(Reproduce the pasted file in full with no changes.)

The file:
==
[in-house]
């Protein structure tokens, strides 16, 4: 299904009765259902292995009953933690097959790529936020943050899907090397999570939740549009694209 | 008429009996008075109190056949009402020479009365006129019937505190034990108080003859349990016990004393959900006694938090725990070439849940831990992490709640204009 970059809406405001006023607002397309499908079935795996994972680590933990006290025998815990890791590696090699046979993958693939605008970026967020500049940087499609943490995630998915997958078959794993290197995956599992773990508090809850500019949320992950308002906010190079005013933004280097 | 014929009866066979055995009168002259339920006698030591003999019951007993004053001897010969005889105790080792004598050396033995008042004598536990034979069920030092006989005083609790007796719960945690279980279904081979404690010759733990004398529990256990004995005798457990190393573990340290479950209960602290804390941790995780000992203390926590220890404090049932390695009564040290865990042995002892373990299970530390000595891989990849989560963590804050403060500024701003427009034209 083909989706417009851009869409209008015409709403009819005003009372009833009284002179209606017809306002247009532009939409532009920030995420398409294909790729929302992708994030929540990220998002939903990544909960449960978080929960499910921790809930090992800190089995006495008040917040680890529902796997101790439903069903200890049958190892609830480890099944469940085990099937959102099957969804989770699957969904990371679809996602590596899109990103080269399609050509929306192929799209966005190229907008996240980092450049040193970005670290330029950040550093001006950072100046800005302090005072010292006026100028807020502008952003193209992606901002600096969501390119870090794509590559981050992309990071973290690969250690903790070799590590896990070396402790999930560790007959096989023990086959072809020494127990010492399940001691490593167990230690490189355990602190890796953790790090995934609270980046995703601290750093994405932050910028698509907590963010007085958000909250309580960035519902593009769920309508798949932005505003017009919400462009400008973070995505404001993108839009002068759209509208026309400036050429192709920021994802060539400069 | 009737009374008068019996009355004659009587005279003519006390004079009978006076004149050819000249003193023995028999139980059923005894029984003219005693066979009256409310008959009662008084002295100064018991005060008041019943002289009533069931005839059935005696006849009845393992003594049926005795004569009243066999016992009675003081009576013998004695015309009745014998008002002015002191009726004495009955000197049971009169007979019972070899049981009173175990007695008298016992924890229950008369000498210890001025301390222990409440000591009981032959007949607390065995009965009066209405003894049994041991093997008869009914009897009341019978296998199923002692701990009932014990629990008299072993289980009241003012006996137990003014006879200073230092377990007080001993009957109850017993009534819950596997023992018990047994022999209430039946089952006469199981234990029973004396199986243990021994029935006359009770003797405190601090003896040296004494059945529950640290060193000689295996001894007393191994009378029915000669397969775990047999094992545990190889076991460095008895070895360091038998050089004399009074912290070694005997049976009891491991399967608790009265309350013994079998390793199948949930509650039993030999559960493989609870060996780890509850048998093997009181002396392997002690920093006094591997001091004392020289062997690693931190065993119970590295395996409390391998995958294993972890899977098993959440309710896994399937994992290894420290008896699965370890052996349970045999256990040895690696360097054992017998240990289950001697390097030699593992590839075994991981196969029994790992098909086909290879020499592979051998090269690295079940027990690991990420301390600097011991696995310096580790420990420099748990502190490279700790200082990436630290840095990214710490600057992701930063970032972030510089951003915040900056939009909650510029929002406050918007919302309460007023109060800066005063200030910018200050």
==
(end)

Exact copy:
[in-house]
């Protein structure tokens, strides 16, 4: 299904009765259902292995009953933690097959790529936020943050899907090397999570939740549009694209 | 008429009996008075109190056949009402020479009365006129019937505190034990108080003859349990016990004393959900006694938090725990070439849940831990992490709640204009 970059809406405001006023607002397309499908079935795996994972680590933990006290025998815990890791590696090699046979993958693939605008970026967020500049940087499609943490995630998915997958078959794993290197995956599992773990508090809850500019949320992950308002906010190079005013933004280097 | 014929009866066979055995009168002259339920006698030591003999019951007993004053001897010969005889105790080792004598050396033995008042004598536990034979069920030092006989005083609790007796719960945690279980279904081979404690010759733990004398529990256990004995005798457990190393573990340290479950209960602290804390941790995780000992203390926590220890404090049932390695009564040290865990042995002892373990299970530390000595891989990849989560963590804050403060500024701003427009034209 083909989706417009851009869409209008015409709403009819005003009372009833009284002179209606017809306002247009532009939409532009920030995420398409294909790729929302992708994030929540990220998002939903990544909960449960978080929960499910921790809930090992800190089995006495008040917040680890529902796997101790439903069903200890049958190892609830480890099944469940085990099937959102099957969804989770699957969904990371679809996602590596899109990103080269399609050509929306192929799209966005190229907008996240980092450049040193970005670290330029950040550093001006950072100046800005302090005072010292006026100028807020502008952003193209992606901002600096969501390119870090794509590559981050992309990071973290690969250690903790070799590590896990070396402790999930560790007959096989023990086959072809020494127990010492399940001691490593167990230690490189355990602190890796953790790090995934609270980046995703601290750093994405932050910028698509907590963010007085958000909250309580960035519902593009769920309508798949932005505003017009919400462009400008973070995505404001993108839009002068759209509208026309400036050429192709920021994802060539400069 | 009737009374008068019996009355004659009587005279003519006390004079009978006076004149050819000249003193023995028999139980059923005894029984003219005693066979009256409310008959009662008084002295100064018991005060008041019943002289009533069931005839059935005696006849009845393992003594049926005795004569009243066999016992009675003081009576013998004695015309009745014998008002002015002191009726004495009955000197049971009169007979019972070899049981009173175990007695008298016992924890229950008369000498210890001025301390222990409440000591009981032959007949607390065995009965009066209405003894049994041991093997008869009914009897009341019978296998199923002692701990009932014990629990008299072993289980009241003012006996137990003014006879200073230092377990007080001993009957109850017993009534819950596997023992018990047994022999209430039946089952006469199981234990029973004396199986243990021994029935006359009770003797405190601090003896040296004494059945529950640290060193000689295996001894007393191994009378029915000669397969775990047999094992545990190889076991460095008895070895360091038998050089004399009074912290070694005997049976009891491991399967608790009265309350013994079998390793199948949930509650039993030999559960493989609870060996780890509850048998093997009181002396392997002690920093006094591997001091004392020289062997690693931190065993119970590295395996409390391998995958294993972890899977098993959440309710896994399937994992290894420290008896699965370890052996349970045999256990040895690696360097054992017998240990289950001697390097030699593992590839075994991981196969029994790992098909086909290879020499592979051998090269690295079940027990690991990420301390600097011991696995310096580790420990420099748990502190490279700790200082990436630290840095990214710490600057992701930063970032972030510089951003915040900056939009909650510029929002406050918007919302309460007023109060800066005063200030910018200050």